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          My other favorite diving delight is the post-dive meal that we descend upon like wolves. There are dives that I recall for the nourishment we are given after dragging ourselves salted and sandy from the sea. In Ras Abu Ghallum, we ate large flat Egyptian bread with seasoned chicken, sitting crosslegged under a tent surrounded by camels. In Mabul, I sat on the sunkissed decks next to a large bowl of banana fritters, the seaspray in my nails mixing with the sweetness of the banana, a recipe for contentment.  Here in the southern coast of Cuba, we took a lazy drive to a local home and lunched on a feast of rice, frijoles, crab meat, langosta, yuca, greens, fish and even crocodile!

          God bless S and his hardy driving skills, cos I was passed out in post prandial bliss in the passenger seat most of the way to Cienfuegos. In the snatches of consciousness, I noted horses and carts on the roads, and vast countryside giving way to small towns where the housing seemed even more run down than La Habana.

          According to Monika (who, unlike us, had arrived in Cuba accompanied by a Lonely Planet guide) there were 2 main areas of interest in Cienfuegos – the center, and Punta Gorda which jutted out into the sea, and it was towards the latter that we headed. We spotted a hotel and were accosted by locals trying to persuade us that the hotel is very expensive, and we would be better off staying at their room for rent for 25CUC. S was so tired of the pushiness by now that he replied tersely when they asked the usual engaging question, “Where are you from?” I wish someone would tell them that being pushy doesn’t win them customers. But who knows what the story is? Maybe their house hasn’t seen business for days now, and with the internet being as it is in Cuba (non existent), they could no sooner depend on online advertising than manage it efficiently even if they found customers through it. Maybe being pushy was all they had.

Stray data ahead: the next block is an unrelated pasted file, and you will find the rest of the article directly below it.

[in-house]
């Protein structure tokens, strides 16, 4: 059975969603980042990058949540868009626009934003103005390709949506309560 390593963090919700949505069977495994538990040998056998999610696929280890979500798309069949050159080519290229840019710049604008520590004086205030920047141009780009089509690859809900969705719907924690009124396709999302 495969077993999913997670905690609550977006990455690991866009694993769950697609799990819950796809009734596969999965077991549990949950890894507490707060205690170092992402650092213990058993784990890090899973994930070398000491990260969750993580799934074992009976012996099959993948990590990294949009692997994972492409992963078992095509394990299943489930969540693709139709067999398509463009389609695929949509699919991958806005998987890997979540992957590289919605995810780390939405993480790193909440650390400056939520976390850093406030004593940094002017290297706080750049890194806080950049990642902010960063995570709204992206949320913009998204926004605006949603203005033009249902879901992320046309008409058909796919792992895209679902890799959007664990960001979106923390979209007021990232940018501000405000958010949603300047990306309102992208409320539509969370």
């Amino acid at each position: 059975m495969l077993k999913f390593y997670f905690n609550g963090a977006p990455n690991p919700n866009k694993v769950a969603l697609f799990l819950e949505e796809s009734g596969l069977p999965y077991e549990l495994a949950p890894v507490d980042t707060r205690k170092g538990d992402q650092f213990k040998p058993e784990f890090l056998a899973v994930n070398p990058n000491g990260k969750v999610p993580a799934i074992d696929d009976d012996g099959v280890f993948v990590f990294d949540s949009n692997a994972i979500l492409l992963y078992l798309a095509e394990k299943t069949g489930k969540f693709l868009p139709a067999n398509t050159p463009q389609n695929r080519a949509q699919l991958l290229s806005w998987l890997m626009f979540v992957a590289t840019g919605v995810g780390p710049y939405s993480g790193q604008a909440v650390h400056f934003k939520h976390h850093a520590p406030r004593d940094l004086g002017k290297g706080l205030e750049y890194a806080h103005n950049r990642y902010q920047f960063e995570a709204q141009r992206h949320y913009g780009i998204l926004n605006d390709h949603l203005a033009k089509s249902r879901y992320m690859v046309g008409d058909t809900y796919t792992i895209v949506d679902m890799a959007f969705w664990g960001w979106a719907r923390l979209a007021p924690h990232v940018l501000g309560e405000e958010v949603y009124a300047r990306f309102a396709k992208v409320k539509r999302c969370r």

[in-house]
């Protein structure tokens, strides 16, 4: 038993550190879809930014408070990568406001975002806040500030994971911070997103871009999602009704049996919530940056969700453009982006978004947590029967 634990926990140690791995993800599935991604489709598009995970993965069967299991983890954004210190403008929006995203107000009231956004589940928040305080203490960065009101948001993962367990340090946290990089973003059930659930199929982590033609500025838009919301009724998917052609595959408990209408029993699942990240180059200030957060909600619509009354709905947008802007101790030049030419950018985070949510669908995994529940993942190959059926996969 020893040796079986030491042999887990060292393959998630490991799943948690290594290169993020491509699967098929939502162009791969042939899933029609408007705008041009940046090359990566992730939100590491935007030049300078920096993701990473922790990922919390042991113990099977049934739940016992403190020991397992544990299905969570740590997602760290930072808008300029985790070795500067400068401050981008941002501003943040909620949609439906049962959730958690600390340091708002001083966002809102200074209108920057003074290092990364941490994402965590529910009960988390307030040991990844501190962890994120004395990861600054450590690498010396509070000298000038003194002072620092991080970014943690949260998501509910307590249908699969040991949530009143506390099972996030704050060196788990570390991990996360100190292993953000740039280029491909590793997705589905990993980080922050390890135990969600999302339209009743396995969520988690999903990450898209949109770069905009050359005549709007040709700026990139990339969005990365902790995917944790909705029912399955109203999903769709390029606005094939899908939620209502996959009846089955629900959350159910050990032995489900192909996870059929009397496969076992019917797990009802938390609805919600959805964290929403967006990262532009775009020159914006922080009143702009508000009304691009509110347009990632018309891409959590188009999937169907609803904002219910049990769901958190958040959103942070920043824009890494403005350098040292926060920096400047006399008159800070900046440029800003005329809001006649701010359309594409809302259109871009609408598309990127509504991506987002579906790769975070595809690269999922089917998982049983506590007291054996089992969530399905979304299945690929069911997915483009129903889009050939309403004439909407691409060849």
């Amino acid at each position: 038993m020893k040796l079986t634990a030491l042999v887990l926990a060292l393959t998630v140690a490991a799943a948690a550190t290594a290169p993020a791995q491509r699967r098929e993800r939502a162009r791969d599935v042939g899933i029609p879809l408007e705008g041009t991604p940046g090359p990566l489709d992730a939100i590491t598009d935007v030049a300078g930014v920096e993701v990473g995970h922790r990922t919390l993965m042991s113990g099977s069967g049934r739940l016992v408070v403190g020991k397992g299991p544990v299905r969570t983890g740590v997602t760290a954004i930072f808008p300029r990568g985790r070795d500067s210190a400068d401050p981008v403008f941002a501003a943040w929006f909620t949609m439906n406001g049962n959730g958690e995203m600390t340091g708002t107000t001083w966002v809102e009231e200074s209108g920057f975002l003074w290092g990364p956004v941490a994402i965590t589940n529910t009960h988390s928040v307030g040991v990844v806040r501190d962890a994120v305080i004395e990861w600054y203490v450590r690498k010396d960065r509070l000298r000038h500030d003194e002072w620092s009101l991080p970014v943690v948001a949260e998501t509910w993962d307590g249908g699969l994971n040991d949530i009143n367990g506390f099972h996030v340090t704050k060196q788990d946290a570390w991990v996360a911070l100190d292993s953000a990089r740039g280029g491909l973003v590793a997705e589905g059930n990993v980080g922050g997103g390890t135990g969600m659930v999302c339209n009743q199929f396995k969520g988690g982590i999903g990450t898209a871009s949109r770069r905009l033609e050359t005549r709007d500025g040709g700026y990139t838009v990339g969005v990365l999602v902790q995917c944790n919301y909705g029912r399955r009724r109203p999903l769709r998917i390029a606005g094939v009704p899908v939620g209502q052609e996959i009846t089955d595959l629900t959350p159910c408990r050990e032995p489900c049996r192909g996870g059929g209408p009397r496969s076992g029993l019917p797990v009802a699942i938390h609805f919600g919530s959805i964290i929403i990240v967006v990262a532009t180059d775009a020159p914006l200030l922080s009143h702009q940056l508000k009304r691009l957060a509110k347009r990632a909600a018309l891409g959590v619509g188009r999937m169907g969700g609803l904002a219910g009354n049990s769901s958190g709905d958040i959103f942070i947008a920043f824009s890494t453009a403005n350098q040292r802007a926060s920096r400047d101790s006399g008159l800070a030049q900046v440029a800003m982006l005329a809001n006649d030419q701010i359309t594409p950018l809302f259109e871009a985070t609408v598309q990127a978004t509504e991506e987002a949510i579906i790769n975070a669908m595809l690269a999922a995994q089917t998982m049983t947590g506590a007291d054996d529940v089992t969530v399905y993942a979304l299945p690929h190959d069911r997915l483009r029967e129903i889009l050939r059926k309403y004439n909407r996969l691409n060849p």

We found ourselves spending the night in a casa particular eventually, having relented to a suggestion by the hotel barman (the hotel, here in sleepy Cienfuegos, was surprisingly booked up).  We were greeted by a trio of grandma, mom and daughter, who gave us a clean, comfy room with an awesome shower and a romantic dinner for two.  “Lilellube,” I said as we settled down to digest on the patio under the stars, trying out the new Spanish word on my tongue.  I don’t think it was too long afterwards that I fell asleep.